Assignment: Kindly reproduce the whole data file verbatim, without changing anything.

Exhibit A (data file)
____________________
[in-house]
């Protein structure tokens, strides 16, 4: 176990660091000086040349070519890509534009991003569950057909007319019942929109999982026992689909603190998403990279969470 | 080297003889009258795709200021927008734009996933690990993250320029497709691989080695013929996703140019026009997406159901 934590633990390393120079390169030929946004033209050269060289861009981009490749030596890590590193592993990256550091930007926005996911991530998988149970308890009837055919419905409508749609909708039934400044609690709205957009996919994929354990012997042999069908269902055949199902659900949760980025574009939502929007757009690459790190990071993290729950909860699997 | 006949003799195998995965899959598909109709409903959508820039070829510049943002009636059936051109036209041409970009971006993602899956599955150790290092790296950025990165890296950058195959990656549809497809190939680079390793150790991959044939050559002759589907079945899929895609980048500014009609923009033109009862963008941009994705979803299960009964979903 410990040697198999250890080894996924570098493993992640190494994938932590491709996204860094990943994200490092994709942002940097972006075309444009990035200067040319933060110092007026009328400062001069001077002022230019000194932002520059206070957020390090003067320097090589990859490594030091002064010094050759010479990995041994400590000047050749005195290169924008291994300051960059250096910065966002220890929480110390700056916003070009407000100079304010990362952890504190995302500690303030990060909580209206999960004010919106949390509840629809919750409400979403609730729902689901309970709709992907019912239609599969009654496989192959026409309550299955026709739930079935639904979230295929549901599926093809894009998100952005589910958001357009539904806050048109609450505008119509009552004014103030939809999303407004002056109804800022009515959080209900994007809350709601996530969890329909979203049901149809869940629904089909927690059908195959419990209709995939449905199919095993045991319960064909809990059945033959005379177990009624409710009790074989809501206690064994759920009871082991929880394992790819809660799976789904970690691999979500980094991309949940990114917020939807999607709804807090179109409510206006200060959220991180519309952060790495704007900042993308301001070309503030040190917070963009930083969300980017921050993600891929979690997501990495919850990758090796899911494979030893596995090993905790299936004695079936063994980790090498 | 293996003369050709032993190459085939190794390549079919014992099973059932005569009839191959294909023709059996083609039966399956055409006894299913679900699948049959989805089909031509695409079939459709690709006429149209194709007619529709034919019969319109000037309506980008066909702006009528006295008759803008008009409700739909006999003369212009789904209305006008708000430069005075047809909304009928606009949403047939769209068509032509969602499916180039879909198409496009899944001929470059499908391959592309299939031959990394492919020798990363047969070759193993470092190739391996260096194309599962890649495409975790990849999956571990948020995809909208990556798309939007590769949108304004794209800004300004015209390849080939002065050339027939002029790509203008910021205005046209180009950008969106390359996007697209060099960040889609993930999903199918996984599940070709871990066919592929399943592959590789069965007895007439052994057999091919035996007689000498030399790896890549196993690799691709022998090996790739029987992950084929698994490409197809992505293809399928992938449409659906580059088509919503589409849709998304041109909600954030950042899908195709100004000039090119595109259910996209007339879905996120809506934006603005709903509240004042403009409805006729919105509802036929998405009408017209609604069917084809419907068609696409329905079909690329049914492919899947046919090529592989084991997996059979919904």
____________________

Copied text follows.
[in-house]
């Protein structure tokens, strides 16, 4: 176990660091000086040349070519890509534009991003569950057909007319019942929109999982026992689909603190998403990279969470 | 080297003889009258795709200021927008734009996933690990993250320029497709691989080695013929996703140019026009997406159901 934590633990390393120079390169030929946004033209050269060289861009981009490749030596890590590193592993990256550091930007926005996911991530998988149970308890009837055919419905409508749609909708039934400044609690709205957009996919994929354990012997042999069908269902055949199902659900949760980025574009939502929007757009690459790190990071993290729950909860699997 | 006949003799195998995965899959598909109709409903959508820039070829510049943002009636059936051109036209041409970009971006993602899956599955150790290092790296950025990165890296950058195959990656549809497809190939680079390793150790991959044939050559002759589907079945899929895609980048500014009609923009033109009862963008941009994705979803299960009964979903 410990040697198999250890080894996924570098493993992640190494994938932590491709996204860094990943994200490092994709942002940097972006075309444009990035200067040319933060110092007026009328400062001069001077002022230019000194932002520059206070957020390090003067320097090589990859490594030091002064010094050759010479990995041994400590000047050749005195290169924008291994300051960059250096910065966002220890929480110390700056916003070009407000100079304010990362952890504190995302500690303030990060909580209206999960004010919106949390509840629809919750409400979403609730729902689901309970709709992907019912239609599969009654496989192959026409309550299955026709739930079935639904979230295929549901599926093809894009998100952005589910958001357009539904806050048109609450505008119509009552004014103030939809999303407004002056109804800022009515959080209900994007809350709601996530969890329909979203049901149809869940629904089909927690059908195959419990209709995939449905199919095993045991319960064909809990059945033959005379177990009624409710009790074989809501206690064994759920009871082991929880394992790819809660799976789904970690691999979500980094991309949940990114917020939807999607709804807090179109409510206006200060959220991180519309952060790495704007900042993308301001070309503030040190917070963009930083969300980017921050993600891929979690997501990495919850990758090796899911494979030893596995090993905790299936004695079936063994980790090498 | 293996003369050709032993190459085939190794390549079919014992099973059932005569009839191959294909023709059996083609039966399956055409006894299913679900699948049959989805089909031509695409079939459709690709006429149209194709007619529709034919019969319109000037309506980008066909702006009528006295008759803008008009409700739909006999003369212009789904209305006008708000430069005075047809909304009928606009949403047939769209068509032509969602499916180039879909198409496009899944001929470059499908391959592309299939031959990394492919020798990363047969070759193993470092190739391996260096194309599962890649495409975790990849999956571990948020995809909208990556798309939007590769949108304004794209800004300004015209390849080939002065050339027939002029790509203008910021205005046209180009950008969106390359996007697209060099960040889609993930999903199918996984599940070709871990066919592929399943592959590789069965007895007439052994057999091919035996007689000498030399790896890549196993690799691709022998090996790739029987992950084929698994490409197809992505293809399928992938449409659906580059088509919503589409849709998304041109909600954030950042899908195709100004000039090119595109259910996209007339879905996120809506934006603005709903509240004042403009409805006729919105509802036929998405009408017209609604069917084809419907068609696409329905079909690329049914492919899947046919090529592989084991997996059979919904």